House prices lower, unemployment higher, real incomes down, a year long recession and now, poorer pensioners.
It might seem but a short wait for the Four Horsemen of the Apocalypse, given the amount of gloomy economic analysis that has been published on what may happen should Britain vote to leave the European Union.
All the different effects are actually derived from one significant starting point - that the economy would be smaller if the UK left the EU relative to where it would be if "remain" won on June 23.
On this issue, with varying degrees of pessimism, there is widespread - though not total - agreement among economic institutions from the International Monetary Fund to the Bank of England.
Whether that effect is short-term or long-term is more widely disputed.
The main challenge for today's pensions analysis is that it is a snapshot which takes little account of how different parts of the economy might react if there were a downturn.
It is difficult to model all the "dynamic" effects of a shock to the economy, but they are often the most important factors when considering how different sectors will be effected.
On trade, most economists agree that moving out of the single market will negatively effect Britain's economic relationship with what is left of the EU.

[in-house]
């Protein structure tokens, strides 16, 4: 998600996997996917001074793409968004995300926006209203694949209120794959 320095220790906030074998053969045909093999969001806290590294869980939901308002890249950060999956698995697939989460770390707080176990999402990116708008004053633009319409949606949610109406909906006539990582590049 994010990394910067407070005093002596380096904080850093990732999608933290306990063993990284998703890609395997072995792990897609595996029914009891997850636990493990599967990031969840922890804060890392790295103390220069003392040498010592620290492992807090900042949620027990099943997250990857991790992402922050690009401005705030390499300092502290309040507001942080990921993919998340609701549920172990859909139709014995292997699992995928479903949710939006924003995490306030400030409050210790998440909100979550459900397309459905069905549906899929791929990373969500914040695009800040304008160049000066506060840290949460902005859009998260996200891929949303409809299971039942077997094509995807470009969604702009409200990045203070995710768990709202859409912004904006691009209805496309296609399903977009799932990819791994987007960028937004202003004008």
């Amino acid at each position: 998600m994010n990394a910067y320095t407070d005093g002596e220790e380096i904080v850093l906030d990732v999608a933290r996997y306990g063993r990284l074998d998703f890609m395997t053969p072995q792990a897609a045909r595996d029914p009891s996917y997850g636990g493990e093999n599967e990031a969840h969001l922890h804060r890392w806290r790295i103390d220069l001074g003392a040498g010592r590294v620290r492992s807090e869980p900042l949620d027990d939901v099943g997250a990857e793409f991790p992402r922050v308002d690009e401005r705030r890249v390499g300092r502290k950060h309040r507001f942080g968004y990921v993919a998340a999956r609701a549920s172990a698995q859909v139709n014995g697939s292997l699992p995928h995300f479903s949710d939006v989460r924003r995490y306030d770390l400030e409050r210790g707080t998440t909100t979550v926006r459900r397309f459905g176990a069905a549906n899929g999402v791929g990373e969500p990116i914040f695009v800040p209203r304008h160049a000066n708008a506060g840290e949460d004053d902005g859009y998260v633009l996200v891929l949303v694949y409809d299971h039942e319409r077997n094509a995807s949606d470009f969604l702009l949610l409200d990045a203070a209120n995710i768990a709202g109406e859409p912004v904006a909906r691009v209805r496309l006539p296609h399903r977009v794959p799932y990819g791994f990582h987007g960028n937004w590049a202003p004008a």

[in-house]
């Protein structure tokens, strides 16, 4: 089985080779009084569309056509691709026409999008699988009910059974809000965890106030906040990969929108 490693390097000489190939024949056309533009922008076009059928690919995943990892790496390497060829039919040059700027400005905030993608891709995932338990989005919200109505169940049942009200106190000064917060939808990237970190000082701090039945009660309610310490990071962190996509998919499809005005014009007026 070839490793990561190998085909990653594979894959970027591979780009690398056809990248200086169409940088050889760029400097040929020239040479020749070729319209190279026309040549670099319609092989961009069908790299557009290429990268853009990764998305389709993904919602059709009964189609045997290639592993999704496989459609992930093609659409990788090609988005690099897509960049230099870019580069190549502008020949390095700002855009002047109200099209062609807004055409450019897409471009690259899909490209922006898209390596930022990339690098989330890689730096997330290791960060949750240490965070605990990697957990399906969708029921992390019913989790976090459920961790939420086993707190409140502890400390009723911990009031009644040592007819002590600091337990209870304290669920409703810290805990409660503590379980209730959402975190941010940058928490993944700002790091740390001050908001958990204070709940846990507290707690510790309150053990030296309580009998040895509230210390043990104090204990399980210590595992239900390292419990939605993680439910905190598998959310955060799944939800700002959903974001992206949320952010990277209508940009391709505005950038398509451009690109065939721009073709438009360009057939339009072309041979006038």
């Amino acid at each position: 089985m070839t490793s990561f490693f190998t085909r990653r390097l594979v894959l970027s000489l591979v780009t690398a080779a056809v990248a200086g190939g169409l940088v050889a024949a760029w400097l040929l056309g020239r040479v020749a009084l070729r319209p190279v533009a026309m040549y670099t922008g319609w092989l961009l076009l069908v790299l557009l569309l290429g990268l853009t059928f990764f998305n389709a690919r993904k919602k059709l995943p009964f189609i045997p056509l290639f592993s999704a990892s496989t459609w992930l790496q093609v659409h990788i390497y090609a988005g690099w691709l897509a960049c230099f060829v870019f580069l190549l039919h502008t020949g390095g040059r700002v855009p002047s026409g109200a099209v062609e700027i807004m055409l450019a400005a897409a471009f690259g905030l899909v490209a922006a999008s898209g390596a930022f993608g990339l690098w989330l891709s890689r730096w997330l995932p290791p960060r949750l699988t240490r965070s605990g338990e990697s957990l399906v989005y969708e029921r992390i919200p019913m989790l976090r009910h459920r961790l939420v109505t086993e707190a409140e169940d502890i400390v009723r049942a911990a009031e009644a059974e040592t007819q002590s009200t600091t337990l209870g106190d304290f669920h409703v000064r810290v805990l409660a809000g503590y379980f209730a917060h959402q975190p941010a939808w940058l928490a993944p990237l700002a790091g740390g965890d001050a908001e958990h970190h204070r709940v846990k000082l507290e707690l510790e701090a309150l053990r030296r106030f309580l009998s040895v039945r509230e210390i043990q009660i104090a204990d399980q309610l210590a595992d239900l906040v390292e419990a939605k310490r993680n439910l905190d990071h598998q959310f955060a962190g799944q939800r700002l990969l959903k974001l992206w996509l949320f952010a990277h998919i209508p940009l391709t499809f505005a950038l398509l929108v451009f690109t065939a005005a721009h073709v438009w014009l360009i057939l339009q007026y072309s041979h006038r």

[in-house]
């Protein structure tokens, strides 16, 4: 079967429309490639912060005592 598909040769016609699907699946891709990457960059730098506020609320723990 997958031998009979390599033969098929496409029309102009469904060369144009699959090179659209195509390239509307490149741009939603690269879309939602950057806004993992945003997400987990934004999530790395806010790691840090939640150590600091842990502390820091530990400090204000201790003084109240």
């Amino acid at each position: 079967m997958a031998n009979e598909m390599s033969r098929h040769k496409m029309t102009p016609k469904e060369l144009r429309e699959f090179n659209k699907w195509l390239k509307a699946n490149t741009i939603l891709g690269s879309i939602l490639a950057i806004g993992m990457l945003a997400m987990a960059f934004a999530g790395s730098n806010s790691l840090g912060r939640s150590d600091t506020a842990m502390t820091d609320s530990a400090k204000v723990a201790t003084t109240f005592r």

It is also argued that British exporters will find it difficult to replace that trade by increasing economic links with countries such as America and China, particularly in the first few years.
But when it comes to pensions, the direct relationship between a smaller economy and the value of pensions is less easy to quantify.
As Tom McPhail of Hargreaves Lansdown says, understanding the complex dynamics in play is "ambitious".
Some might say foolhardy.
First, if there were a recession, would the Bank of England raise interest rates?
Although the Bank has been studiously unclear on what its response might be, if interest rates did rise that may be good for pensioners as returns on annuities - the basis of many people's pension wealth - would rise.
Though of course, if inflation also rose as some predict, the value of that pension would be eroded.
Second, if markets in the UK did fall then those funds investing pension assets could seek to find better returns elsewhere.
Asset investment is a global business.
Third, there is the question of EU regulation, often at the heart of a long and uneasy relationship between the UK's huge and global pensions industry and Brussels.
How would that relationship change if Britain were out of the EU and would that help or hinder UK pension providers?
No simple analysis
Yes, as Mark Wilson, the highly regarded chief executive of Aviva, one of the UK's largest pension firms with major interests across the EU, says uncertainty tends to "spook markets".
And if the value of shares falls dramatically, that can have a negative effect on pensions.
But, in the complicated, interconnected world we live in, relationships between the many moving parts of the economy are not always amenable to simple analysis.
Particularly when it comes to our pension pots which are invested over many decades, not just one or two years.